The British, as we have seen, had already developed a clear concept of their unique nationality, one based more on xenophobia than on the brotherhood of man. For them the conflict was simply another round against the old enemy, France, and the fact that the French proclaimed the rights of man was, for many, a good enough reason for rejecting them.
– Michael Howard, “The Invention of Peace.”
On Monday morning, the sun rose bright and hot in a cloudless steel-blue sky, and the birds sang, and the day felt tailor-made to make me feel better.
Uni is going well enough. I learned something about nuclear strategy that came as a surprise to me, and was equally surprised (but pleasantly so) to realise that having (not to blow my own trumpet) a superlative knowledge of weaponry does actually really help in understanding the driving forces behind a lot of military policy and decisions – though, of course, it’s what the decision-makers thought their kit was capable of, rather than what it actually was. More of that in a side post. Also, it says a lot about Rob Thompson that he can make logistics fun.
James texted me to say that the Royal Mail had let us down, and our tickets to the Decemberists hadn’t arrived. I called back, quite angrily, to say that was bollocks and that if we’d paid for them we should have them, and to call up various ticket lines; and he did, and so we got in his car and rolled down to the HMV Institute to listen to Colin Meloy singing nasally about dead girls’ ghosts/indentured miners/doomed love-affairs with spies and wood spirits/riverside towns/the end of the world. They didn’t play many of my favourites (half of which then DID show up at the Bristol set they played the following day!) – but we sang along to The Engine Driver with heartfelt collective melancholy and Don’t Carry It All with boisterous defiance, and screamed like drowned men being eaten by a whale for the second encore as the band swayed madly to the mariner’s waltz.
I have jumped through the numerous hoops the census has so far put in front of me (first online test: 78%, second: 99%), and will hopefully have a job come Easter; if not, I fancy a long slow summer of kicking back and actually read all these dissertation sources I’m accumulating. I guess there are exams, too, but eh.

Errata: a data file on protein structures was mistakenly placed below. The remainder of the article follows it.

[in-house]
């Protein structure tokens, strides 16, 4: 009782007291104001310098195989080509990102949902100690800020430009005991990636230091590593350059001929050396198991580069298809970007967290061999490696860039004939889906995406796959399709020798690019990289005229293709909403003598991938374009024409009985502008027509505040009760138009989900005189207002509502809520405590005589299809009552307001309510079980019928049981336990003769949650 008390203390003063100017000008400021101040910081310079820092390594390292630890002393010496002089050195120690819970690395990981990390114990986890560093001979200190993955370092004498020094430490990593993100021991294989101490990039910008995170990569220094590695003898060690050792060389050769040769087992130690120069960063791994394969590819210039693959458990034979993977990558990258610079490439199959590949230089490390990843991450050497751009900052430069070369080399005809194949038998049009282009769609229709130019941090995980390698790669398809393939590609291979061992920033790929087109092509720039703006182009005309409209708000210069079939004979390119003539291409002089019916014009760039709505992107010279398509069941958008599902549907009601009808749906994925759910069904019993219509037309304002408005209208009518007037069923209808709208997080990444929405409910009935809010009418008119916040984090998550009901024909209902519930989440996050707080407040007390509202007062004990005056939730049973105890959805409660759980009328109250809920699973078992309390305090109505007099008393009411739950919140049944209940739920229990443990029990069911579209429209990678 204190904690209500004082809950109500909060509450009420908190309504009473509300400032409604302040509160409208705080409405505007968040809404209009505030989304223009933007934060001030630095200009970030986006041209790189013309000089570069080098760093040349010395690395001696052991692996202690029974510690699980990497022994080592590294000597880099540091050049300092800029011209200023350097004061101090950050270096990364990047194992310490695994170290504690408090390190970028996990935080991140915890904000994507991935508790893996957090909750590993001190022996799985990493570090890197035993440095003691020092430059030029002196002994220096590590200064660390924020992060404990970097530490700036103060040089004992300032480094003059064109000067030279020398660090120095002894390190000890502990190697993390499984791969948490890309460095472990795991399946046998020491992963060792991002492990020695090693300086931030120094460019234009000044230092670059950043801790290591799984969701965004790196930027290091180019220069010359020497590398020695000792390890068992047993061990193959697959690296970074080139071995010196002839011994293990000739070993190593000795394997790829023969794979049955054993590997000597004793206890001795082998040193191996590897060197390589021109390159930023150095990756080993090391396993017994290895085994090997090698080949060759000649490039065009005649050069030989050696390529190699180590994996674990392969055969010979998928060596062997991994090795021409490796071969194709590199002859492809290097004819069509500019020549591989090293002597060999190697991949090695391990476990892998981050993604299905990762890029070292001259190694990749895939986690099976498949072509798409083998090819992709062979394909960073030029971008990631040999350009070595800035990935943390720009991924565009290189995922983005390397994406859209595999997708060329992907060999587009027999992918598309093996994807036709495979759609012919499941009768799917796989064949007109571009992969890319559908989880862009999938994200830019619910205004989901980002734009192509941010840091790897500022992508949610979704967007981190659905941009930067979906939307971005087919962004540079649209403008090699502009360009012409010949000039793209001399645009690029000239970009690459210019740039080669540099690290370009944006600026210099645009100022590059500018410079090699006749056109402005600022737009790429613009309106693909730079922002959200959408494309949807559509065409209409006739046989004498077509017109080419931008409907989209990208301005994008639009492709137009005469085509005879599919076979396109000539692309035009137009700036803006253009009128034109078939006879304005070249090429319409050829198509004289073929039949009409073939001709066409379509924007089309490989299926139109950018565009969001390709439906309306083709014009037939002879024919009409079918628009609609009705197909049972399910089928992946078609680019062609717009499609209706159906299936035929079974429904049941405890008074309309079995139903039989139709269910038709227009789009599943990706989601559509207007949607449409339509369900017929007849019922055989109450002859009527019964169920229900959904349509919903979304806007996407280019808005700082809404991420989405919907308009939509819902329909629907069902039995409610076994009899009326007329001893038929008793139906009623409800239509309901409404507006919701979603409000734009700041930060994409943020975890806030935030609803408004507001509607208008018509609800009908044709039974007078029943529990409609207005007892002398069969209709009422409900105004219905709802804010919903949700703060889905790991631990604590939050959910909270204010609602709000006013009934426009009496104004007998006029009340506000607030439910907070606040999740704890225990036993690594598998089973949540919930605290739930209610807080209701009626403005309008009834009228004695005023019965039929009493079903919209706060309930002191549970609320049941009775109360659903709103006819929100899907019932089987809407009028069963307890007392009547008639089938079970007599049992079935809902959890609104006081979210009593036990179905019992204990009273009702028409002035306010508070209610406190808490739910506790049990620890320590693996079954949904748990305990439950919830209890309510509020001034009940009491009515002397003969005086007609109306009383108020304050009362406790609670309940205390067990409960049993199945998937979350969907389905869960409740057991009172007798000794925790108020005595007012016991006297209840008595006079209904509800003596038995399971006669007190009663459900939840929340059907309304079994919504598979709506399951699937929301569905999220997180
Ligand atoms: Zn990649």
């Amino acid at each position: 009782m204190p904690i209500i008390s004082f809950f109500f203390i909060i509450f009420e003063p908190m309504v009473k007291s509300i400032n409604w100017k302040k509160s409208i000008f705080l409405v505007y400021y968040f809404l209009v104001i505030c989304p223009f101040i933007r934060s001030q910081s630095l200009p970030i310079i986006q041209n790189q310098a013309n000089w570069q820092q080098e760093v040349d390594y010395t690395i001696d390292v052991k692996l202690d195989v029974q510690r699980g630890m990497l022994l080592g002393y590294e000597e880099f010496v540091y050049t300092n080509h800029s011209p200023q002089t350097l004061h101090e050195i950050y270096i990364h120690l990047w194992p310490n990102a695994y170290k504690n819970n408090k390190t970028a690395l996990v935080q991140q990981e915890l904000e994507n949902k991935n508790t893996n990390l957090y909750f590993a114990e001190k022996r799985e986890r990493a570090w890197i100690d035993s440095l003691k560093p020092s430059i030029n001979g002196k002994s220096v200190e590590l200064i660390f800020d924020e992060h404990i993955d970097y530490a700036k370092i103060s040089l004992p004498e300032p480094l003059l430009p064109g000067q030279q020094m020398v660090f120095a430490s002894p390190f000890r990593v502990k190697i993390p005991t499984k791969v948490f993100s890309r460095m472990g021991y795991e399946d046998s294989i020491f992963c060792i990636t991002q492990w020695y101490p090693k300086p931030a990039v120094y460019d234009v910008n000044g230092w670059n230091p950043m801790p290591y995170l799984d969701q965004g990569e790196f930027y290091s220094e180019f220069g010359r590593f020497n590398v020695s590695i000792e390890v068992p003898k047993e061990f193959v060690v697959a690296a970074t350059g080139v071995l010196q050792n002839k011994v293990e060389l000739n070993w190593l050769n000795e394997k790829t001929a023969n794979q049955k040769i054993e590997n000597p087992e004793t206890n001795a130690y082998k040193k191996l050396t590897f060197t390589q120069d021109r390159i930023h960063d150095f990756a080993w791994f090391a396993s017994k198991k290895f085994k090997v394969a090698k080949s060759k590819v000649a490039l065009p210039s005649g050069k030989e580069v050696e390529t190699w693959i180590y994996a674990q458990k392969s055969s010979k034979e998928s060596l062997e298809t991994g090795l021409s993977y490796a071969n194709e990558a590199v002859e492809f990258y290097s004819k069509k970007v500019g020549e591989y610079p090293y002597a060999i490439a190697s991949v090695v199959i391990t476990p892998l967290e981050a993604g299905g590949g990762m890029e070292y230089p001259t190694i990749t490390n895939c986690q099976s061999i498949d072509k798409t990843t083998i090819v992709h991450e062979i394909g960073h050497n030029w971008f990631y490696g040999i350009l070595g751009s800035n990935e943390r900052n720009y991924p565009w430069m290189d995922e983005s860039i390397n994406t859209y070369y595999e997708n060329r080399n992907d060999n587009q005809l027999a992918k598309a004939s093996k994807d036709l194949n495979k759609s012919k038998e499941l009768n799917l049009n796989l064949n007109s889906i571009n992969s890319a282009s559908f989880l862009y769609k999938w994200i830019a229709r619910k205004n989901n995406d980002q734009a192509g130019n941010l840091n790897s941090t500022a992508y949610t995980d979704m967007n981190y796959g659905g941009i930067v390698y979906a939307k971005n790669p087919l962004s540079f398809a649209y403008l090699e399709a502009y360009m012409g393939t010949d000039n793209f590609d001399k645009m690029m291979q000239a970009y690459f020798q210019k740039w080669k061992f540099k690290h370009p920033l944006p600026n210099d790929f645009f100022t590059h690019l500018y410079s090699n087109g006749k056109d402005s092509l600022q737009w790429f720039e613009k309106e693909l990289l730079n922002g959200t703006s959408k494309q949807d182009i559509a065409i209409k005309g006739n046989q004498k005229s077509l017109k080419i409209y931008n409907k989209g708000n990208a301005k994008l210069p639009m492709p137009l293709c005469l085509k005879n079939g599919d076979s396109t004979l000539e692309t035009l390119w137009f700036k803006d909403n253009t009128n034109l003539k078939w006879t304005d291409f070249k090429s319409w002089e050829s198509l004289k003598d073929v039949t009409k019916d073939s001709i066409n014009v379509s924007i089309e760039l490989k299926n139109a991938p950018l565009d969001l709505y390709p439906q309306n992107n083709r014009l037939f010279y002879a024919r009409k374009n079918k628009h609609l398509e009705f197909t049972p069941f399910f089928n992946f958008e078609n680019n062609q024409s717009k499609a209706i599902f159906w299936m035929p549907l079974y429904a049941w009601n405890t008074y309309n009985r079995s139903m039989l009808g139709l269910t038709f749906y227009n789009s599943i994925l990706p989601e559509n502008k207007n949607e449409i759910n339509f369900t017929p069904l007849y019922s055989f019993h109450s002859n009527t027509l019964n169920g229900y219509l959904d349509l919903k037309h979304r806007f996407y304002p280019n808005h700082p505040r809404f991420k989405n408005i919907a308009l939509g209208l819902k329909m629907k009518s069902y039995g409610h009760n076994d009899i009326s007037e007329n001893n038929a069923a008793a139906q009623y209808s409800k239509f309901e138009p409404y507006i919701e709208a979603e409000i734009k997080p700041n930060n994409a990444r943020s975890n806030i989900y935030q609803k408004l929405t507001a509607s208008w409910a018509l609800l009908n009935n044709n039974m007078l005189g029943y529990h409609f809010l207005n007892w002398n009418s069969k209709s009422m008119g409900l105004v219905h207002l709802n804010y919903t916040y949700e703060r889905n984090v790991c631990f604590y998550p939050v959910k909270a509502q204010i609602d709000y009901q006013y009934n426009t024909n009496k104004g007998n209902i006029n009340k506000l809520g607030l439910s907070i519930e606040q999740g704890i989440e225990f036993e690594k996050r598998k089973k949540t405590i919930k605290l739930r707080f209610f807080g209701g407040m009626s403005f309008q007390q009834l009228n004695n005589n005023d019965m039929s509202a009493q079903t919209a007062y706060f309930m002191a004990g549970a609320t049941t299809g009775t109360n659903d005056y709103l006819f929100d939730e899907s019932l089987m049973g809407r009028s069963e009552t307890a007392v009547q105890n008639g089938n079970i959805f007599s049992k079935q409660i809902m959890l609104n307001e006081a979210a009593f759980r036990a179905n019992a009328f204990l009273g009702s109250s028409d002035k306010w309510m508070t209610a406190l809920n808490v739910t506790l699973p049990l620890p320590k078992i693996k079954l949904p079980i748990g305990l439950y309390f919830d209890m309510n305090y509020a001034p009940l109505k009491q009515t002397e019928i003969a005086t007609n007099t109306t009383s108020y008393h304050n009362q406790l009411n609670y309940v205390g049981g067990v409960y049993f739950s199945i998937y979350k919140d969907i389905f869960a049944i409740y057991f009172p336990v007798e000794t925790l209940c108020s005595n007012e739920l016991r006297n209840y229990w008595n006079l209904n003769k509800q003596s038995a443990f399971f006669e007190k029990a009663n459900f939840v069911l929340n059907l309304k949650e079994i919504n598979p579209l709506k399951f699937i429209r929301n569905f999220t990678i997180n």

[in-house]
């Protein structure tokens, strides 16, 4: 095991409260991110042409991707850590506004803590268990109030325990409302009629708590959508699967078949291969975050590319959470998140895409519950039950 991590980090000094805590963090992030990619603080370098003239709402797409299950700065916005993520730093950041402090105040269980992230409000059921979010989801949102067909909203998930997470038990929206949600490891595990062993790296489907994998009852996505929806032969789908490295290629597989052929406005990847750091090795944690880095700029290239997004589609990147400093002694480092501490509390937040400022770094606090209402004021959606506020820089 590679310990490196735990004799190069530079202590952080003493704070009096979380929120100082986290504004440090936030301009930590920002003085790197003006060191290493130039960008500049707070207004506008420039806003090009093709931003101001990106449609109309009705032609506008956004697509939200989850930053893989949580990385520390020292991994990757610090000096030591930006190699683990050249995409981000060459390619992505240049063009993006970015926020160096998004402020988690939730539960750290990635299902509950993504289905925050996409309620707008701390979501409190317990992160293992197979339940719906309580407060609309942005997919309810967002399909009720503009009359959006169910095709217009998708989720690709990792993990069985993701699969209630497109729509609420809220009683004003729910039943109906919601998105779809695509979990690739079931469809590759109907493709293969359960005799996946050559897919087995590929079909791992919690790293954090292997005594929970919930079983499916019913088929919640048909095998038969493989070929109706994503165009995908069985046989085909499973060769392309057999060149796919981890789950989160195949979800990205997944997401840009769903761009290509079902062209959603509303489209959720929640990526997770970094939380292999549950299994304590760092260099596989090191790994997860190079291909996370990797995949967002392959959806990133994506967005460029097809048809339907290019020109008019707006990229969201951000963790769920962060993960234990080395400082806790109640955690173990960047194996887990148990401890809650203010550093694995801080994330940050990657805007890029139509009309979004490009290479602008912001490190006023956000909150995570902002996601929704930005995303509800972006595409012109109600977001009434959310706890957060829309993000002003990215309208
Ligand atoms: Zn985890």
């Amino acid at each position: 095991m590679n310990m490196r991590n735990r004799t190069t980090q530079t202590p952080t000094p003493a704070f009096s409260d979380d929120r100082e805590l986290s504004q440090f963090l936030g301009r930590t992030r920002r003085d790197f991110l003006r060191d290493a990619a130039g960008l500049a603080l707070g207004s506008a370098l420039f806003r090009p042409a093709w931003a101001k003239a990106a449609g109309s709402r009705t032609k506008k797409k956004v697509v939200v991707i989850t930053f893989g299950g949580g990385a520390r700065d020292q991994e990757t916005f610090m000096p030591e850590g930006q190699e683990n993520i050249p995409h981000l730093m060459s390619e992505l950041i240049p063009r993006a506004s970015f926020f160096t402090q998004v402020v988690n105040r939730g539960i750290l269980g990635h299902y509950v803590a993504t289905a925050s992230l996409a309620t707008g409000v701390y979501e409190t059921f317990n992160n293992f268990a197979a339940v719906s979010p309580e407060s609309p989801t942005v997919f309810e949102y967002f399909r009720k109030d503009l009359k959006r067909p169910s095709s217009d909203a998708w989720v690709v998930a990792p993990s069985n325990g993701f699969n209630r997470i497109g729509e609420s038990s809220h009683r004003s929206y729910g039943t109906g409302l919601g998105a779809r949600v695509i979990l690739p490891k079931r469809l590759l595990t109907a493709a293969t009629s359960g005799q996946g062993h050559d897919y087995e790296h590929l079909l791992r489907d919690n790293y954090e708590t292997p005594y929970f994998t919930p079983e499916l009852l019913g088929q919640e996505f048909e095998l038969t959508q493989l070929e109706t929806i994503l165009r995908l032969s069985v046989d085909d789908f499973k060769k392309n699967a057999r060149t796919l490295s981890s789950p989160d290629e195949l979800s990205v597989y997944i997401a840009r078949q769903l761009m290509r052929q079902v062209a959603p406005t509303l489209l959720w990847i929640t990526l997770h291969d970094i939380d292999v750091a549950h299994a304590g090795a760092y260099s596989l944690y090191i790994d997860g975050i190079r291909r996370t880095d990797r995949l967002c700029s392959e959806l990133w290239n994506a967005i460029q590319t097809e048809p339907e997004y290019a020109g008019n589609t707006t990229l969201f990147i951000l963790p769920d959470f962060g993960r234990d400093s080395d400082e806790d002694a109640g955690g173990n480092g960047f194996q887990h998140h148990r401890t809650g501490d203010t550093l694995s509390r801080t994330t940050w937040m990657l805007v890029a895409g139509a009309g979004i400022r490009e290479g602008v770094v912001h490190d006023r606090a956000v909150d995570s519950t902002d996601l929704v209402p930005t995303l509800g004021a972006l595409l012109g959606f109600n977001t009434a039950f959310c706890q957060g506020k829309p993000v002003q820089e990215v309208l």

I’ve been hanging with Redbrick folks much more often; from the pub quiz (at which Online swept the floor with everyone – hell yeah, knowing where Tashkent is) to general chilling in the office of a Thursday, chatting with the excellent people of the Redbrick Jewish Media Conspiracy (most of the online team seem to be of Jewish ancestry one way or another), sneering at Sam’s iPad and occasionally even uploading articles like I ought to. The really rather good new website at http://redbrickpaper.co.uk (good in style, rather than the substance that I don’t really read) has so far not fallen over on its face and required my attention. It’s been suggested I run for online editor next year, but don’t think I will; it sounds like a rather terrifying amount of commitment, and my days seem to be getting inexplicably swallowed up at the moment anyway.
I don’t give a damn about student politics, the stupid slogans, the election garbage that’s turned the front of the library into a rubbish dump haunted with politically inclined muggers – the only good thing the whole sorry process has brought us is Louis Reynolds’ quite vicious parodies (“You don’t understand the guild. But I’ve got sweets, a pseudonym, and I’m dressed like a tit. VOTE FOR ME OR THE TERRORISTS WIN.”) But Sam invited me to help with the online reporting of the Guild elections, so I did, bringing boatloads of doughnuts.
We set up our laptops, and begged a lamp off the tech people in the bowels of the Guild. Up in the gallery of the Deb hall, among all the lights and rafters, the Redbrick crew affected button-down shirts and scholarly pullovers; next to us, the BURN FM (university radio, as we are the university newspaper) team all sat in identical black t-shirts, deploying expensive-looking audio equipment. The hall was lined with light-spangled black curtains, the testing routine included dry ice and garish flashing lights, and while I was still resolutely apathetic about student politics, I couldn’t help but love the pomp and circumstance.
My duty was moderating the comments on the live feed in realtime, as they came in at a rate of about one a second, which was like leaning into a firehose spray of internet idiocy. The crap Guild wireless kept breaking, the BURN FM servers keeled right over under the unexpected pressure of large numbers of people actually tuning in; most things that could go wrong did. I was learning a job I had never done before, making decisions at ridiculous speed. The thermos-load of strong tea and the sugar-dressed, jam-crammed doughnuts probably helped, but it was an incredible rush sitting there in the dark with fingers flicking madly across laptop, no matter how inconsequential my work really was, no matter how divorced I was from caring about the actual issues. I’m now fairly certain I get high off pressure, and was buzzing with exhilaration and adrenaline by the end of it. Rather than ride it out and crash hard, I dropped my kit off at home and spent the evening walking around in the dark cooling off, before coming back to Reservoir Road and falling soundly asleep to the slightly-too-appropriate strains of a Corb cover of Sunday Morning Coming Down.